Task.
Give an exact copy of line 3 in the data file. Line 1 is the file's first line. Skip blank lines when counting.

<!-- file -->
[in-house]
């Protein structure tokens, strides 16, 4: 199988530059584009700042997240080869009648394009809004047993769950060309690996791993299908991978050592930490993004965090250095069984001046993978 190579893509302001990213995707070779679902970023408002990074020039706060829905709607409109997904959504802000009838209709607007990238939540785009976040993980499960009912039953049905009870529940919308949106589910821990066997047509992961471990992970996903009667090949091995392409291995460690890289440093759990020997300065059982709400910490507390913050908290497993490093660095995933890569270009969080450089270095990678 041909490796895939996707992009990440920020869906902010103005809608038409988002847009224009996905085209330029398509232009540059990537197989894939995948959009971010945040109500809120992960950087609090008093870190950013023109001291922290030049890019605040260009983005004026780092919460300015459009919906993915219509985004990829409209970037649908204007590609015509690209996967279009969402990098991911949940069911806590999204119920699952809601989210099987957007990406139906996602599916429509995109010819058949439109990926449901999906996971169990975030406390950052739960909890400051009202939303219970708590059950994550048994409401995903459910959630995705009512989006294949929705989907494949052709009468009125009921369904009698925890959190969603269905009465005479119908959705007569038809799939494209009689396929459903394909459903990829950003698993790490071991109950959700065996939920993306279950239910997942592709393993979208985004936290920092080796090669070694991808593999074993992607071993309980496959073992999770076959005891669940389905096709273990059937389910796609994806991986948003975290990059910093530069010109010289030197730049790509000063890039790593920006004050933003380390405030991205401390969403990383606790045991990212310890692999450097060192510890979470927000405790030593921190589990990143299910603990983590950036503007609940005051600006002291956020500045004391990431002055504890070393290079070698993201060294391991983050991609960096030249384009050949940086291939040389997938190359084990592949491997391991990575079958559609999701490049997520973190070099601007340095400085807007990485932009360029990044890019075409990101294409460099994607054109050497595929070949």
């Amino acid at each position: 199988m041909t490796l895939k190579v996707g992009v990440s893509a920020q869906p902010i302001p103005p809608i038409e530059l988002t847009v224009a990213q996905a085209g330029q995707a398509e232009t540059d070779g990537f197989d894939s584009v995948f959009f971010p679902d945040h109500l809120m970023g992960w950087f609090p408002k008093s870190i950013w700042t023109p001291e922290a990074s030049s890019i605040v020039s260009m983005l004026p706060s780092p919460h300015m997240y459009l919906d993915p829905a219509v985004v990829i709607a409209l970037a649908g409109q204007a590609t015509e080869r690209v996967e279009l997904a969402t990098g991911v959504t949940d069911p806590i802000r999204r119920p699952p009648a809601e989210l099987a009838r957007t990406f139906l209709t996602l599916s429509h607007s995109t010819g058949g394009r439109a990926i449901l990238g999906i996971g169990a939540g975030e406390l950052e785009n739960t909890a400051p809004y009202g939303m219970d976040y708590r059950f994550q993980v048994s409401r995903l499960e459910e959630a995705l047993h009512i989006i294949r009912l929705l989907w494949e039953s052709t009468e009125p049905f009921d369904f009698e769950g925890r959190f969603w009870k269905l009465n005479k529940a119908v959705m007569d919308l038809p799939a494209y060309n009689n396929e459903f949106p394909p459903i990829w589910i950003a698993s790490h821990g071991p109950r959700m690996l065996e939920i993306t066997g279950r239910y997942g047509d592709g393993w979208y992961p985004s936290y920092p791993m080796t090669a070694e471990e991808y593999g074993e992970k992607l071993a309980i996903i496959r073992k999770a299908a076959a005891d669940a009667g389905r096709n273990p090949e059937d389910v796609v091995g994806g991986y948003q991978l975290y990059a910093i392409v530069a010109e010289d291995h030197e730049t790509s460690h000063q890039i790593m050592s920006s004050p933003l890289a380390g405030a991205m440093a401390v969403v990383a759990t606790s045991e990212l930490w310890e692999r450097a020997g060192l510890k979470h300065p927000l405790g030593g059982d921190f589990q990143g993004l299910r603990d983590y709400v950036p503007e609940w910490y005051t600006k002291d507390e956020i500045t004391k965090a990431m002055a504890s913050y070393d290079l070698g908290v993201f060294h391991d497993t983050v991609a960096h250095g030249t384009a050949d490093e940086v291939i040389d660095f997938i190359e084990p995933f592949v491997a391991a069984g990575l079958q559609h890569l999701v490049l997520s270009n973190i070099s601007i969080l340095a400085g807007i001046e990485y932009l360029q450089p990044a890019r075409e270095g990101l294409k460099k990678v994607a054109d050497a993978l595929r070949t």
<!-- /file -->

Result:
């Amino acid at each position: 199988m041909t490796l895939k190579v996707g992009v990440s893509a920020q869906p902010i302001p103005p809608i038409e530059l988002t847009v224009a990213q996905a085209g330029q995707a398509e232009t540059d070779g990537f197989d894939s584009v995948f959009f971010p679902d945040h109500l809120m970023g992960w950087f609090p408002k008093s870190i950013w700042t023109p001291e922290a990074s030049s890019i605040v020039s260009m983005l004026p706060s780092p919460h300015m997240y459009l919906d993915p829905a219509v985004v990829i709607a409209l970037a649908g409109q204007a590609t015509e080869r690209v996967e279009l997904a969402t990098g991911v959504t949940d069911p806590i802000r999204r119920p699952p009648a809601e989210l099987a009838r957007t990406f139906l209709t996602l599916s429509h607007s995109t010819g058949g394009r439109a990926i449901l990238g999906i996971g169990a939540g975030e406390l950052e785009n739960t909890a400051p809004y009202g939303m219970d976040y708590r059950f994550q993980v048994s409401r995903l499960e459910e959630a995705l047993h009512i989006i294949r009912l929705l989907w494949e039953s052709t009468e009125p049905f009921d369904f009698e769950g925890r959190f969603w009870k269905l009465n005479k529940a119908v959705m007569d919308l038809p799939a494209y060309n009689n396929e459903f949106p394909p459903i990829w589910i950003a698993s790490h821990g071991p109950r959700m690996l065996e939920i993306t066997g279950r239910y997942g047509d592709g393993w979208y992961p985004s936290y920092p791993m080796t090669a070694e471990e991808y593999g074993e992970k992607l071993a309980i996903i496959r073992k999770a299908a076959a005891d669940a009667g389905r096709n273990p090949e059937d389910v796609v091995g994806g991986y948003q991978l975290y990059a910093i392409v530069a010109e010289d291995h030197e730049t790509s460690h000063q890039i790593m050592s920006s004050p933003l890289a380390g405030a991205m440093a401390v969403v990383a759990t606790s045991e990212l930490w310890e692999r450097a020997g060192l510890k979470h300065p927000l405790g030593g059982d921190f589990q990143g993004l299910r603990d983590y709400v950036p503007e609940w910490y005051t600006k002291d507390e956020i500045t004391k965090a990431m002055a504890s913050y070393d290079l070698g908290v993201f060294h391991d497993t983050v991609a960096h250095g030249t384009a050949d490093e940086v291939i040389d660095f997938i190359e084990p995933f592949v491997a391991a069984g990575l079958q559609h890569l999701v490049l997520s270009n973190i070099s601007i969080l340095a400085g807007i001046e990485y932009l360029q450089p990044a890019r075409e270095g990101l294409k460099k990678v994607a054109d050497a993978l595929r070949t």